But above all, US corporate issuance is benefiting from not being in the euro. The macroeconomic outlook might have stabilised in Europe somewhat, but uncertainties remain. “There has been huge demand from non-US institutional investors,” said RBS’s Marrinan. “The US dollar itself is not in question.”
It is the secondary market that has seen a decline in action. Volumes are distinctly down thanks to two factors. First is new regulations for banks.
“Markets are operating in a new regulatory regime,” said one banker. “There is a higher cost of trading and holding.” The second factor is less obvious. There is a fear that investors will not get back what they have just sold – the demand is so high for IG corporate debt that investors think twice.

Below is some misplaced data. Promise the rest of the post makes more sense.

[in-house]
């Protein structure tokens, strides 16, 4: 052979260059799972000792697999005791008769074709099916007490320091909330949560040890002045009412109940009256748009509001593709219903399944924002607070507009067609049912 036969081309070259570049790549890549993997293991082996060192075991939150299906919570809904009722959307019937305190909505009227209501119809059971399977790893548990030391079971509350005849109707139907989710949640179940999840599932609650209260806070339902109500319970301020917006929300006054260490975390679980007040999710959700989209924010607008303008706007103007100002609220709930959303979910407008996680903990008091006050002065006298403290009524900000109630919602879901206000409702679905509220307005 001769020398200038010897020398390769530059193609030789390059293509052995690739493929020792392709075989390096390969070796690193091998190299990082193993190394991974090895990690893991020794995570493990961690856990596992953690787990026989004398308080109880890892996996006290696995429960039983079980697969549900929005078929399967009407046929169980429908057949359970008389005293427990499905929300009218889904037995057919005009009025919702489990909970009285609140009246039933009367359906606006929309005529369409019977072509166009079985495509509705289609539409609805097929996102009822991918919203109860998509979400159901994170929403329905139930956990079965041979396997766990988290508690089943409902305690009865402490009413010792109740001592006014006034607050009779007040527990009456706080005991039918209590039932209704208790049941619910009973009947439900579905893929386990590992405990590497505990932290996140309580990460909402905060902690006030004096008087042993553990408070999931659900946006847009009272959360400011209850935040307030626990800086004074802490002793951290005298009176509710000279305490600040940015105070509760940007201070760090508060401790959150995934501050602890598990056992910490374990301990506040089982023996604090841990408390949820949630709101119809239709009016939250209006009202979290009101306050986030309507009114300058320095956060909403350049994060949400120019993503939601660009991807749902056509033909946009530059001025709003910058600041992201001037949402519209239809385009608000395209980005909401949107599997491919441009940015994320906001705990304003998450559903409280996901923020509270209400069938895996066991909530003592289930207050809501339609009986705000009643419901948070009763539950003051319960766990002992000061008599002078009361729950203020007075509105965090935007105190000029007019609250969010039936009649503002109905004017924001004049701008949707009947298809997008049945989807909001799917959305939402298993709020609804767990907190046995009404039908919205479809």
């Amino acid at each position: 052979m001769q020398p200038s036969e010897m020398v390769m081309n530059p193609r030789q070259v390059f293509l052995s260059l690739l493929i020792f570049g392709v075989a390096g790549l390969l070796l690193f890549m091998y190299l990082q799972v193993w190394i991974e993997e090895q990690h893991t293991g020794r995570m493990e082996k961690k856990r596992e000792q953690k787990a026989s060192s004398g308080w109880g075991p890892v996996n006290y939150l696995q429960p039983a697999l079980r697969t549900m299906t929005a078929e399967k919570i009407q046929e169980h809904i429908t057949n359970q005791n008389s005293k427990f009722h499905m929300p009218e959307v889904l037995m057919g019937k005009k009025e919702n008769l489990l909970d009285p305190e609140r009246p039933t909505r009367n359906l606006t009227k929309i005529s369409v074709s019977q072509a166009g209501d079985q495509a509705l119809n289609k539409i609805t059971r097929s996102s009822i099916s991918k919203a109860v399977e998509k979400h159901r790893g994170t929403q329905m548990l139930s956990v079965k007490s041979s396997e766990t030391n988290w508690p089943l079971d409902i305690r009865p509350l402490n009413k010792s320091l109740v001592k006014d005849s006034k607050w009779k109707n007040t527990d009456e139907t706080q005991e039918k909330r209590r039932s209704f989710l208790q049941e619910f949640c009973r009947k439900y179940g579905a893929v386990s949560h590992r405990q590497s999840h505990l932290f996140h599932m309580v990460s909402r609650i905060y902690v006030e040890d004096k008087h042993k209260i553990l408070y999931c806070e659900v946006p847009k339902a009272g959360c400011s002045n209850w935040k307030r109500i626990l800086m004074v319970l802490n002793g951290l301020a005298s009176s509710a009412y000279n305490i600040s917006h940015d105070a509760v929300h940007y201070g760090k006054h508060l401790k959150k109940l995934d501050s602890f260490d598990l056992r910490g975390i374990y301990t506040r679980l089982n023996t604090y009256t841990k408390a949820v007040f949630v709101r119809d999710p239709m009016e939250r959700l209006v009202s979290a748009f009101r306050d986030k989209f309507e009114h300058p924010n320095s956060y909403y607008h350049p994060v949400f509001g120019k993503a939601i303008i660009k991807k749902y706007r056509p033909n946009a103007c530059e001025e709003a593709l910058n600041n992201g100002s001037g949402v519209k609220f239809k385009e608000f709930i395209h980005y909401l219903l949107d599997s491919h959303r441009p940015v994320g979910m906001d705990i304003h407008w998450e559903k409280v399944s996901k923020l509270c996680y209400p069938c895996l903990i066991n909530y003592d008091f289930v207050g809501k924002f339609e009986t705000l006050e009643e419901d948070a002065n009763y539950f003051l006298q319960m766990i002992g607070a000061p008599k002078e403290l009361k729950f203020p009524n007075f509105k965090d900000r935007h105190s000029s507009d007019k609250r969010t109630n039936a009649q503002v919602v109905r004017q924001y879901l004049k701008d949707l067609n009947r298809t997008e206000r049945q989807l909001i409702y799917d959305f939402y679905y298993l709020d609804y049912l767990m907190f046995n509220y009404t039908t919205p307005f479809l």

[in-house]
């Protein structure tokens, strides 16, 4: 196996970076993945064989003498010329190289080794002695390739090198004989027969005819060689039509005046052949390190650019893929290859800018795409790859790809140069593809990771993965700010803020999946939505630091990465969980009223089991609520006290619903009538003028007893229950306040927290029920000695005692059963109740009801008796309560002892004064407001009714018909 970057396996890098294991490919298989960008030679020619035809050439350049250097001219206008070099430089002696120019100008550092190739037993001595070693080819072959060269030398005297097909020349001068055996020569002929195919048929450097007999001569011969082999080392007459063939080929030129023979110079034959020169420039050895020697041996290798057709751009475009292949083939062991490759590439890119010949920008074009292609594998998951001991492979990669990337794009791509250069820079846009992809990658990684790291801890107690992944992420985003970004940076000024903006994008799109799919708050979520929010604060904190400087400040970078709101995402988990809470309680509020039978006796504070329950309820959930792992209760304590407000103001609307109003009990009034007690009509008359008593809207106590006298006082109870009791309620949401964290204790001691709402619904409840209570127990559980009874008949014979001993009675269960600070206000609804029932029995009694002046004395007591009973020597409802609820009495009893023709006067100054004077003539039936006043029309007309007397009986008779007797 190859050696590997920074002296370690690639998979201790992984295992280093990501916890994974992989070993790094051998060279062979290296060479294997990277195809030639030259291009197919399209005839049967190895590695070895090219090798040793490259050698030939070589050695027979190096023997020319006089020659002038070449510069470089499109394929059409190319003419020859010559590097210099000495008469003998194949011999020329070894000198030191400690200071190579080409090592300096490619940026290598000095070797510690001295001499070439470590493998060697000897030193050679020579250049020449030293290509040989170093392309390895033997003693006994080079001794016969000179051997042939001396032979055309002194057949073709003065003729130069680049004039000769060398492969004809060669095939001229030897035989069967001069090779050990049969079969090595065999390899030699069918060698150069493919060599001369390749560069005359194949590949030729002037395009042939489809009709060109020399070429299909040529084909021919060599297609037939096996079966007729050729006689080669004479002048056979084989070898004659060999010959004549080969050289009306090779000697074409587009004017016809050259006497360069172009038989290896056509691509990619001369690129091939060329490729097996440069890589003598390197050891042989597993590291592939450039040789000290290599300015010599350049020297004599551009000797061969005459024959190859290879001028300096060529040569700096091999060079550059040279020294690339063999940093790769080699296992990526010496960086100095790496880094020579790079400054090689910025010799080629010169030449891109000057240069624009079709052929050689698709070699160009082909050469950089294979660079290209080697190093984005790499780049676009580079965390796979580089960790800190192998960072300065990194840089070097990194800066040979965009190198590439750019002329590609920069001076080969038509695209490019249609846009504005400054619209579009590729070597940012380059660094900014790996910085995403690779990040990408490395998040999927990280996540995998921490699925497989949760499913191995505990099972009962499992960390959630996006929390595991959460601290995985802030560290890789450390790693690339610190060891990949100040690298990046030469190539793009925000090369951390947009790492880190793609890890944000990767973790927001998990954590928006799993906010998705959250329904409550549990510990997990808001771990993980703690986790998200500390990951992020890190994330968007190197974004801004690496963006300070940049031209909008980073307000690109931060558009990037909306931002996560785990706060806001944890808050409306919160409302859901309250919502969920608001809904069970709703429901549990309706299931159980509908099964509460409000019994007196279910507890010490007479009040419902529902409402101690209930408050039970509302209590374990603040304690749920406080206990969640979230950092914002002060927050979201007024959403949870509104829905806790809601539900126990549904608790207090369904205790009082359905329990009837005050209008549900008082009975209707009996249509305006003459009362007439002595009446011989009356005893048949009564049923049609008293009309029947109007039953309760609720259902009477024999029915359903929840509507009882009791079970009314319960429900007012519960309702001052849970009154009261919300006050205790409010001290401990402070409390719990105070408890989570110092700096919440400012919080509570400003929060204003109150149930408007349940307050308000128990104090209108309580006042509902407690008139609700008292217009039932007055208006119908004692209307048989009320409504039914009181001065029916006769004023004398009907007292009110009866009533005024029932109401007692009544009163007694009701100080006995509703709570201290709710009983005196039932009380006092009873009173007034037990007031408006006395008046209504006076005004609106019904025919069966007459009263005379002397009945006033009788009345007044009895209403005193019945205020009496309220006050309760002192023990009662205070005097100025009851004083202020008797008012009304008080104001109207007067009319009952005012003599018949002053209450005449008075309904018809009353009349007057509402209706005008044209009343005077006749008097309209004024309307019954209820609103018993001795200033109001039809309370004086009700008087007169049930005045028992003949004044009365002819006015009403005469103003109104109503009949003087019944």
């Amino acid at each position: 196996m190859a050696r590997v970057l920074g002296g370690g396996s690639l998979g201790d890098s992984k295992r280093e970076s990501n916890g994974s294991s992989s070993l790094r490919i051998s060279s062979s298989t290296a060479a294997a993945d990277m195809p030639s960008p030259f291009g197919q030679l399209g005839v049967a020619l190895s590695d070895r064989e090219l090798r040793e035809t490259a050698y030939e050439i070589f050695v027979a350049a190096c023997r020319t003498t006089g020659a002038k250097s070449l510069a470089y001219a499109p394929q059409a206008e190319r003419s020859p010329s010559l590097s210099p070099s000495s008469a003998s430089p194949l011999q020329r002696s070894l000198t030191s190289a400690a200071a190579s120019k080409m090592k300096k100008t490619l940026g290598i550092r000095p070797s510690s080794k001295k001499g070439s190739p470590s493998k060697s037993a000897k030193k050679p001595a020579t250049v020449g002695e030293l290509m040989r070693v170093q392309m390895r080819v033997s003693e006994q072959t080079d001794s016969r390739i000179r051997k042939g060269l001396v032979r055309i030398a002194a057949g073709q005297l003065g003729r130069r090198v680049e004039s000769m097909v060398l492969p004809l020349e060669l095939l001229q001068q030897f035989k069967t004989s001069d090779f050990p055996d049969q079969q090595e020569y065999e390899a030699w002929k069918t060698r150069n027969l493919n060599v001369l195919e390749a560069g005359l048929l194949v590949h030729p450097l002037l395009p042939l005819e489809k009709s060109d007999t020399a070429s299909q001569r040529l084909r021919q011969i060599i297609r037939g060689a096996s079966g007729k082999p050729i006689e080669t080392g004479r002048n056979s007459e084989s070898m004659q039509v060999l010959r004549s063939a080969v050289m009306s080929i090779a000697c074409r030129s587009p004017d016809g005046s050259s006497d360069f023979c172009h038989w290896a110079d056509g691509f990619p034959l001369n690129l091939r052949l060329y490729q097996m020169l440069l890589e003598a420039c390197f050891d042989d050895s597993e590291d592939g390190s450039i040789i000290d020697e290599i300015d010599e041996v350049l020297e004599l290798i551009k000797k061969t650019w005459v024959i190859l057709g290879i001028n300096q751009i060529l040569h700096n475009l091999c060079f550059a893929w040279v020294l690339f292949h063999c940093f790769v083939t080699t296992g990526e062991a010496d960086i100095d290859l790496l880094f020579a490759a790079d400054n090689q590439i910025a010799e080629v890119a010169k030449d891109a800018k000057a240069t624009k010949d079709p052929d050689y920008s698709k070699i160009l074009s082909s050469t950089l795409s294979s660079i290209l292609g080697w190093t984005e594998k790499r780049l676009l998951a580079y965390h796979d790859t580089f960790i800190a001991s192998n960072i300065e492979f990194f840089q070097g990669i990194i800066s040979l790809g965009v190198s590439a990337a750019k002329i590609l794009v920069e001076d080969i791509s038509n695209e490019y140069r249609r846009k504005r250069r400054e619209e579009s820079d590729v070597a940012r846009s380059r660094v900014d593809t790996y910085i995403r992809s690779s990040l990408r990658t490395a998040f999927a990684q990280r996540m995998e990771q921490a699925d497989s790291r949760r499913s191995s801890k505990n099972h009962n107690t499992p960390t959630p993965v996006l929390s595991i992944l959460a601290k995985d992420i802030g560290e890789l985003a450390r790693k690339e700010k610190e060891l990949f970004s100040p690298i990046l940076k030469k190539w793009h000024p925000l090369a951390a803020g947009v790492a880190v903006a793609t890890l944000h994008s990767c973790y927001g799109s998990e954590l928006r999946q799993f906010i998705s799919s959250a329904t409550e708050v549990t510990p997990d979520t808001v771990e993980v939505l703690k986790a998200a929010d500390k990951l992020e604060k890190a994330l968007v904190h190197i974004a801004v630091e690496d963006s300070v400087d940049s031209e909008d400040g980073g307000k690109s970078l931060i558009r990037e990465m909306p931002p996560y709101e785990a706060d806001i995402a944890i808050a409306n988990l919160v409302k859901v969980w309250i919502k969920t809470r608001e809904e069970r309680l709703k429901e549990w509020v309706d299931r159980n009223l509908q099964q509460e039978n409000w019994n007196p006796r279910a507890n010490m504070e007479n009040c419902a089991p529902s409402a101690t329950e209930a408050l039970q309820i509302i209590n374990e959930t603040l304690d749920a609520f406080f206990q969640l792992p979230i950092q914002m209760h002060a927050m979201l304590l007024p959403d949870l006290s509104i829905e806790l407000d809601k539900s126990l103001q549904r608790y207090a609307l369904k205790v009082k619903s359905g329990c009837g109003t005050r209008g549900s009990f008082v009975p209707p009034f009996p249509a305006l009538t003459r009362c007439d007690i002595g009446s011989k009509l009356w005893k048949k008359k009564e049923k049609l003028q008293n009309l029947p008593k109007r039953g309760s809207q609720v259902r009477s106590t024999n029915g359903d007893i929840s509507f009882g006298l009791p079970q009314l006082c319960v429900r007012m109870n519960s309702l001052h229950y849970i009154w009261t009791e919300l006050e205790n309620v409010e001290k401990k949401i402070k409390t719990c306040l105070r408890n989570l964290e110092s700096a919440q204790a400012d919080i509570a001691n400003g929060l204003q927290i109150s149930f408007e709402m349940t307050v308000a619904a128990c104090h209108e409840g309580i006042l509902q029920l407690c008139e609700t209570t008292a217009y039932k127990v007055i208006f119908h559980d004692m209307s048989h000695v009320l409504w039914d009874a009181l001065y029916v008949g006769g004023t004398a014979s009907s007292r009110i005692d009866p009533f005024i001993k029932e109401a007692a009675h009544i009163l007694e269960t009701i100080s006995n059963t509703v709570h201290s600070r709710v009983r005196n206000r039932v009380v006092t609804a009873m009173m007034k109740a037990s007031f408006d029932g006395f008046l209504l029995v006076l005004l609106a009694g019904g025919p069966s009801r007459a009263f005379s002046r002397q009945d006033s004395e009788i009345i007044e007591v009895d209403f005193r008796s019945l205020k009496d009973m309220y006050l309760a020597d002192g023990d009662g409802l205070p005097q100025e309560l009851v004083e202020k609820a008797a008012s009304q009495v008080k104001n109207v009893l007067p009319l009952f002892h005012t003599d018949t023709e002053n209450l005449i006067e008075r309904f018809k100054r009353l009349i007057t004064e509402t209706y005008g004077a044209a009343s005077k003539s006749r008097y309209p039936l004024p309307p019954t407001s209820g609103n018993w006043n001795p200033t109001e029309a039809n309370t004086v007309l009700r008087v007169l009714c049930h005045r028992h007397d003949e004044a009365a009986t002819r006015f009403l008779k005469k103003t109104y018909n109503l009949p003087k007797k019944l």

Flood of issuance
While there is a consensus that issuance can continue, the obvious potential fly in the ointment is what could happen if there were a sharp rise in interest rates. That could leave investors with egg on their faces and negative returns in their portfolios. Jittery because of what happened in August when 10-year Treasury yields suddenly jumped to 1.84% from 1.47%, in September ahead of the Federal Open Market Committee announcement of its third round of asset purchases aimed at boosting economic growth, there was a sudden flood of issuance.
“US corporate debt has become a safe harbour asset class. Earnings have been meeting expectations. On the whole, the corporate sector has been very robust through the ups and downs of global economic activity. It’s got a safe harbour status that investors find very, very appealing”